Now, since I’ve had the opportunity in a previous life to break bread and drink cocktails with many, many dealer principals, I can tell you that the very first reaction from those dealers, when asked about whether new cars could ever be sold that way, would be that a car is not a television or a computer. They would say that the transaction is much more complex than that. It needs to be insured, it needs to be licensed, it has an MSO first, and then a title of ownership and there is usually a lien against that title by a lender which we’ve arranged. There isn’t anyone except a dealer that can do those things.

I will also tell you that in regards to customer complaints about being treated badly, or lied to, or defrauded, etc., every dealer principal I’ve ever met has said something along these lines: “Well, sure, there are some bad apples among the dealer ranks, just like any business, but that sort of stuff never happens in my store.” If I had been at the NADA (National Automobile Dealers Association) convention in New Orleans last month, and asked 100 dealers to comment on that negative perception consumers have about the buying experience, all 100 would have given me the same basic answer – that kind of stuff doesn’t happen out on the sales floor at my dealership. I know, because I’ve heard some variation of that statement from hundreds of dealers.

I’ll address the first statement; that only a dealer can do all the things required of the average new car purchase. My response would be, yes, that is true. At this time. There are many businesses that manage very complex transactions in order to conduct commerce, and I think there would be many new and existing companies that could easily keep track of all the moving parts in a new-car purchase.

Regarding the fact that every dealer principal believes in his heart of hearts that every customer that walks into his single-point, dual-point, etc., dealership gets treated with respect, is not lied to, is not “put to sleep in the box”, is not intentionally confused with the “four-square” selling system, never has his/her trade low-balled by the used car manager, etc., well, someone’s doing it. That perception by consumers didn’t generate itself spontaneously. If 100 out of a 100 dealers, wait, make that 1000 out of a 1000 dealer principals, say that nothing like that happens over at their place, then who is doing these bad things?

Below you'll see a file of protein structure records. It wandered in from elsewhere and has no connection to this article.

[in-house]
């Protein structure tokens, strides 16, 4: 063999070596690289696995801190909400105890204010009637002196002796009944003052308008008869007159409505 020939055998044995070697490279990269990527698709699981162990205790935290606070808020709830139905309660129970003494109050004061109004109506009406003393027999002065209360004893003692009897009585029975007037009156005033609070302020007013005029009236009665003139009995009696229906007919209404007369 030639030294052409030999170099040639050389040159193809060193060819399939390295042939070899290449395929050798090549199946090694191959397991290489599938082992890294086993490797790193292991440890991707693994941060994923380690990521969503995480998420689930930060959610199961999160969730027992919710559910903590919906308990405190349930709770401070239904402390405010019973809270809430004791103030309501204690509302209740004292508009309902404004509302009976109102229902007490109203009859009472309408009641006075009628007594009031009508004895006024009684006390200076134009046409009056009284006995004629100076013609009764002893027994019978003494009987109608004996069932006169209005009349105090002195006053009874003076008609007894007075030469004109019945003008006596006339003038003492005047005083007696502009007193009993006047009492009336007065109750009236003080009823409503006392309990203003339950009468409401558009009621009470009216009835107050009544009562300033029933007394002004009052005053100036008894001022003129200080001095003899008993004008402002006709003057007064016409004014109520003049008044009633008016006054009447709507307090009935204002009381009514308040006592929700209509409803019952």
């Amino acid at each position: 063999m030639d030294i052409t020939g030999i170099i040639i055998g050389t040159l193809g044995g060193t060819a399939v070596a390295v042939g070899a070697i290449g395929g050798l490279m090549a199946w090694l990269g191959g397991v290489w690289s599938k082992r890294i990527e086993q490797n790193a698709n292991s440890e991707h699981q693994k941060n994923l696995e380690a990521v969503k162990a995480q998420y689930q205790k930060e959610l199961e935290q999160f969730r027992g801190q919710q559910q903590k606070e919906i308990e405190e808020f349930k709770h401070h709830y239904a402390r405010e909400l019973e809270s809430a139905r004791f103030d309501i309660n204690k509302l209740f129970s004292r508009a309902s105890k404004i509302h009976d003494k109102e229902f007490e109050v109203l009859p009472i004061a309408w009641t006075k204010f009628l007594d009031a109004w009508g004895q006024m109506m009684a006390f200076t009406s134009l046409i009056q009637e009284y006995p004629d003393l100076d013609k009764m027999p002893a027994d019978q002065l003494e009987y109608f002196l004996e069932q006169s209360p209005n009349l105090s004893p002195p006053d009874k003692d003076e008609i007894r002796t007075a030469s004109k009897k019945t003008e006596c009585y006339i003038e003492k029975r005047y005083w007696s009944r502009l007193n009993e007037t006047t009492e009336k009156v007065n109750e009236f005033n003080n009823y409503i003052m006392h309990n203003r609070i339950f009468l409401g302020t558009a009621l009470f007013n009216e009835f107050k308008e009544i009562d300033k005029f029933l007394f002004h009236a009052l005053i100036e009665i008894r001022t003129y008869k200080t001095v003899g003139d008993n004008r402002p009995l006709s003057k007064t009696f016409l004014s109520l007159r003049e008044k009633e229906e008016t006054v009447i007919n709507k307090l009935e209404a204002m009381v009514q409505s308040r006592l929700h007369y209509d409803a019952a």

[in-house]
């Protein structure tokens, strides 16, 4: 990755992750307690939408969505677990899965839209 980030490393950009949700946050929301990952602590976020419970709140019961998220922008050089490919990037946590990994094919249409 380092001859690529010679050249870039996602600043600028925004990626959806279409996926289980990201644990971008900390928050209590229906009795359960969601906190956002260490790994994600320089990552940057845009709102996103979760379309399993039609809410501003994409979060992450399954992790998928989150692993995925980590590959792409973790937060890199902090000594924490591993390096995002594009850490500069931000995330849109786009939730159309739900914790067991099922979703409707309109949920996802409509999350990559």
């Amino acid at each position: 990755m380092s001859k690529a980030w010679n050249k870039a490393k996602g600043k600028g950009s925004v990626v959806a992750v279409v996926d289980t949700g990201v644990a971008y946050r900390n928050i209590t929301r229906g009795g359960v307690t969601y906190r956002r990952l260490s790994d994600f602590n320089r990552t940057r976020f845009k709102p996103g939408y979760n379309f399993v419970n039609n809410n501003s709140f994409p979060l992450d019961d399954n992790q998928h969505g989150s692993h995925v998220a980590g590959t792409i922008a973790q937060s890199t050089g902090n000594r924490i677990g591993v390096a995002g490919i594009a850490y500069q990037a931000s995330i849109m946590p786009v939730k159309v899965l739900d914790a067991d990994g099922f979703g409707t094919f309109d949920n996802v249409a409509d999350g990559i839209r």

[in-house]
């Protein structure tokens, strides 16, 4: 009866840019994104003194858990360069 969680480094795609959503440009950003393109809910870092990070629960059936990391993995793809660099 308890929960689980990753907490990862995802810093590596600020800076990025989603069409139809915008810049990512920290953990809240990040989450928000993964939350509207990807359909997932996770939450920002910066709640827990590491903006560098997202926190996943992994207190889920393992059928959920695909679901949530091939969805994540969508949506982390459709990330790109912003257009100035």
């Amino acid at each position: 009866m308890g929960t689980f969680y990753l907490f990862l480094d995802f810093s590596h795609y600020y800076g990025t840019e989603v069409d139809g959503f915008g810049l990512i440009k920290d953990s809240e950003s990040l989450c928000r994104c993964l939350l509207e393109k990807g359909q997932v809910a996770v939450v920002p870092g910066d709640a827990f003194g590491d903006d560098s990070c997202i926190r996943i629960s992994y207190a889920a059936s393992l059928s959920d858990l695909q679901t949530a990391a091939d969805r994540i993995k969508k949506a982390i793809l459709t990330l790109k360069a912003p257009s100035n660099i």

It doesn’t make sense, does it? It’s not logical.

That’s one reason that opening up the state eligibility parameters regarding who can sell new cars would improve the buying experience. There are good dealers, in fact, there are some great dealers. Anyone who says all dealers are the same should have their head examined. In a more competitive distribution structure, these good dealers would still thrive, but the ones that are not everything they should be would soon go under in the rising tide of different kinds of point-of-sale methods.

You might ask at this point, “How do the manufacturers feel about this?”

The manufacturers are in kind of a tough spot concerning the franchise dealer system. They pay lip service to it, because it’s their only distribution model. But there are many auto executives that would love to have a more efficient distribution model for their cars and trucks, and, make the buying experience uniformly more positive for their customers. Right now, their customers are both the dealer and the consumer, since the dealer has to buy the cars from the manufacturer before they can sell those cars to the consumer. If the manufacturers could sell directly to consumers, either through their manufacturer-owned dealerships, or, directly over the internet, one can easily imagine the positive changes that would occur in pricing and levels of customer satisfaction connected to the buying experience.

The franchise new-car dealer system is an antiquated distribution model and is hurting consumers and the auto manufacturers. When we’re discussing all of these massive changes to the auto industry, shouldn’t we also look at the retailing of those vehicles the manufacturers are producing? After all, it’s our tax money propping up the industry. Don’t consumers deserve a break, particularly if they’re funding this revitalization?

And, since the manufacturers are so beleaguered right now, don’t they also deserve a break from this incredibly inefficient distribution model that also, in some cases, fosters considerable negative reaction towards their products?

The answer, of course, is yes to both questions.

Since states have the autonomy to control the dealer franchise laws in their particular state, these changes don’t have to happen at the federal level. If just one large state opened up their eligibility criteria regarding the retailing of new cars, other states would have to follow suit as buyers flocked to that state and the improved retail model. The states get a lot of money from the tax revenue that comes from auto sales and no state wants to lose that money, so…